MBT - I just wanted to mention that if you save your own seeds you may want to keep that to yourself if they are Monsanto ones, because that one crazy black plant lady may not sue you, but Monsanto will! ha ha. No really, great article. I really enjoyed it. And I'll definately be calling Botanical Interests to make sure they really are "safe". We are planning a fundraiser with them to support our community garden and I wouldnt be able to do that in good conscience if I knew they were in any way affiliated with Monsanto.

  • In reply to ginthom:

    Gina,

    It isn't even an issue of "meeting" me, that person hasn't read anything I've ever written besides this post. If he had he'd know that I'm not in the habit of telling people what they should do or who they should support. I don't like it when people do that with me, so I try not to do it with people who happen across my blog(s).

  • In reply to ginthom:

    Spot on. I've been thinking a lot lately about how a lot of information on the interwebs is oversimplified, out of date,(that may be the case with the list from '08 /Seed Savers), or completely wrong (honeybees dying by cell phone). I liked the concise response to "Bill"

  • In reply to Sydney:

    I want to give the makers of these lists that I'm speaking about the benefit of the doubt, but SoC sold itself to Mars in 1997, seems like plenty of time for news of the sale to get around. Another list floating around the internet is of smaller seed companies rumored to be owned by Monsanto, some of them flat-out deny the rumor and others deny carrying any Seminis seeds, yet the lists keep propagating on the internet. With the advances of the internet, some of these places have Google alerts and will respond or a gardener in the know will show up and correct the erroneous post. Oftentimes though, that doesn't happen for months after the original post has been up.

    I would've linked to those or woven them into the post like I originally planned, but as you know some people don't read everything and doing so may just pass on the Monsanto association rumors to a whole new (pardon the pun) crop of gardeners.

    Thanks for commenting Sydney.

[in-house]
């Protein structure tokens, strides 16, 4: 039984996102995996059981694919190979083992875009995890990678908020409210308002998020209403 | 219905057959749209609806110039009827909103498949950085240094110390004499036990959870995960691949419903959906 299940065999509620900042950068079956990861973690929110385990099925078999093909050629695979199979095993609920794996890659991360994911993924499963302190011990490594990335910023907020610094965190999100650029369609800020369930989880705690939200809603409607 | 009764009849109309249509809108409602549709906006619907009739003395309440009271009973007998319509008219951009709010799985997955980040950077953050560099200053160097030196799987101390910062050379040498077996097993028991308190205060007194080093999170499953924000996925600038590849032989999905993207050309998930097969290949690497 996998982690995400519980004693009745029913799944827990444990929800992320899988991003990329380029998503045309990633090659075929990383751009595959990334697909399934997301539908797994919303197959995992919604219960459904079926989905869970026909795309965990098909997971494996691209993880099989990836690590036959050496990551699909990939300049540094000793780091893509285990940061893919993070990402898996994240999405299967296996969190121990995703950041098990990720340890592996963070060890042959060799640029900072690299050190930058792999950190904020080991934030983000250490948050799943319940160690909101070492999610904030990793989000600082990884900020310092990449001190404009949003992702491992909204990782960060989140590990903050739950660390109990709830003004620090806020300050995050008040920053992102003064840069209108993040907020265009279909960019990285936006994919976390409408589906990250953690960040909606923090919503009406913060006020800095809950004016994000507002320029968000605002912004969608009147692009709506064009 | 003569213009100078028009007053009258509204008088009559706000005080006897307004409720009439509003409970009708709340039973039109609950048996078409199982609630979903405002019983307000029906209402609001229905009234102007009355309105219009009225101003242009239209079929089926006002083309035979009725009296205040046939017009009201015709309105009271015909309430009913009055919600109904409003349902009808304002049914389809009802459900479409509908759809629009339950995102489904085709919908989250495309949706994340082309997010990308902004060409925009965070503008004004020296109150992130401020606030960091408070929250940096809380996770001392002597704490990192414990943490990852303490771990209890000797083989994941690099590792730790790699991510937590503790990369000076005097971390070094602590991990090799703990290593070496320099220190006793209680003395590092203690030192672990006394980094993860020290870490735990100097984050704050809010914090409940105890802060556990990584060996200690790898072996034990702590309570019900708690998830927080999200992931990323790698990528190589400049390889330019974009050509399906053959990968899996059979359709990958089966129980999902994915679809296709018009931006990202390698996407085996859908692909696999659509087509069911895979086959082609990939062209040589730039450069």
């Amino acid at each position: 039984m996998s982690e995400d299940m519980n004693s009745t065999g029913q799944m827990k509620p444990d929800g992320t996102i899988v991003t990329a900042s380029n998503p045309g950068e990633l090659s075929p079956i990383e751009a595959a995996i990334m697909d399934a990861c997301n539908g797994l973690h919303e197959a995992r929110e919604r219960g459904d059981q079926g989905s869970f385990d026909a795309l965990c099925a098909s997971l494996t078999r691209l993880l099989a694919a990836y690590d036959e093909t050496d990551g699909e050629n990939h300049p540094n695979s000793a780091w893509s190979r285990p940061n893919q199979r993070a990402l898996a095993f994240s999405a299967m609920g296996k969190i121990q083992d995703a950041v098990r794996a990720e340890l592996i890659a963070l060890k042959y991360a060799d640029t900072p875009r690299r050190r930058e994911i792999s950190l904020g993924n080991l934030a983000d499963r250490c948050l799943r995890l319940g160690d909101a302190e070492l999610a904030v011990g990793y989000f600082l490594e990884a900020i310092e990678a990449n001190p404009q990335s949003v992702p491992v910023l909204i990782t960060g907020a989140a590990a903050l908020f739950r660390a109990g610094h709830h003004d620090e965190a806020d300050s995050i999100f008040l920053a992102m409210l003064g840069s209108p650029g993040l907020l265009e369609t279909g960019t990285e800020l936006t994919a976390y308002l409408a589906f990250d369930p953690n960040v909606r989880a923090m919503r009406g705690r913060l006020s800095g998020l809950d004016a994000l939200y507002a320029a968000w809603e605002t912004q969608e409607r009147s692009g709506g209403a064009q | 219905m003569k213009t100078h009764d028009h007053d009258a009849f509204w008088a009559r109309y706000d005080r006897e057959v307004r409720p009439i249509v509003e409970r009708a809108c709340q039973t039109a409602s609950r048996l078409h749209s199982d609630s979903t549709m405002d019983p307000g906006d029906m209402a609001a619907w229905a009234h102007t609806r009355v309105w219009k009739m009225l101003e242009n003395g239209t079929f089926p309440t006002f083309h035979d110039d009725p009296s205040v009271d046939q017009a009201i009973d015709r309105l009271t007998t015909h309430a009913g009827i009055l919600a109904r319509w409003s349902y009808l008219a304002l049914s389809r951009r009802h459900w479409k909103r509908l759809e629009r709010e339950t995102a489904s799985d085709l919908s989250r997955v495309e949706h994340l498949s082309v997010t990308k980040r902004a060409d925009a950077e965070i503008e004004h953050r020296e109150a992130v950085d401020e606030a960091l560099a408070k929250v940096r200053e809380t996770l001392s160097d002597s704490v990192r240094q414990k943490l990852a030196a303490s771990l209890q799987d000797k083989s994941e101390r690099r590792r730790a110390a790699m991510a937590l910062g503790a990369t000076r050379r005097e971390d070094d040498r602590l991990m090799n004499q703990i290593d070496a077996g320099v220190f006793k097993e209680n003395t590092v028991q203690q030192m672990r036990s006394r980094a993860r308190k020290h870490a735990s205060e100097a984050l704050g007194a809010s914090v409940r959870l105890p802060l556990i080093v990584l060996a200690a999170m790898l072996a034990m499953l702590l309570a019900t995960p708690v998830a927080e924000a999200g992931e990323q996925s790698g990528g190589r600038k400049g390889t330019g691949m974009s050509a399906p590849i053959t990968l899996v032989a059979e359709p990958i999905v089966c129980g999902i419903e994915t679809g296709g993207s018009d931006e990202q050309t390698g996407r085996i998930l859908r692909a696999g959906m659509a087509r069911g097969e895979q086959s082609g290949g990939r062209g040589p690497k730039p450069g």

• In reply to Sydney:

    Hort_man - if GM food is so good for us then why does Monsant continue to lobby AGAINST slapping a label on that says it's a GMO?

  • In reply to ginthom:

    Currently Seminis, which sells nearly exclusively to commercial vegetable growers, only sells one GM product, virus resistant squash in a fairly small market in the S.E. United States. If it were not for these varieties, which are similar technically to the GM virus resistant papaya developed by the USDA in Hawaii, there would be few squash grown commercially in the Southeast. Seminis does not sell ANY other GM vegetables, contrary to myths you see on the web. Syngenta does sell a GM sweet corn.

    Percy Schmeiser by the way is a crook, just ask the Canadian Supreme court who convicted him. NOT from any far fetched wind blown pollination but for saving and using patented RR technology subsequent years without paying a license fee he agreed to during his first purchase. This man is a con artist who has spun the most amazing story, which only a devotee would believe.

    Before deciding on boycotting all Monsanto technology perhaps spending a little time researching GM technology and the benefits it brings in pesticide reduction, reduced fuel consumption and carbon dioxide emission by commercial agriculture. Most of what is on the web is made up by anti GM activists who believe anything bad they hear about Monsanto like it is a religion. Check out the web site; http://www.csa.com/discoveryguides/gmfood/overview.php it seems fairly unbiased. The only thing it didn't say is the bt corn used in the Monarch Butterfly study came from Syngenta and was a genetic event which was phased out. The event had much higher pollen expression than any other Bt event sold.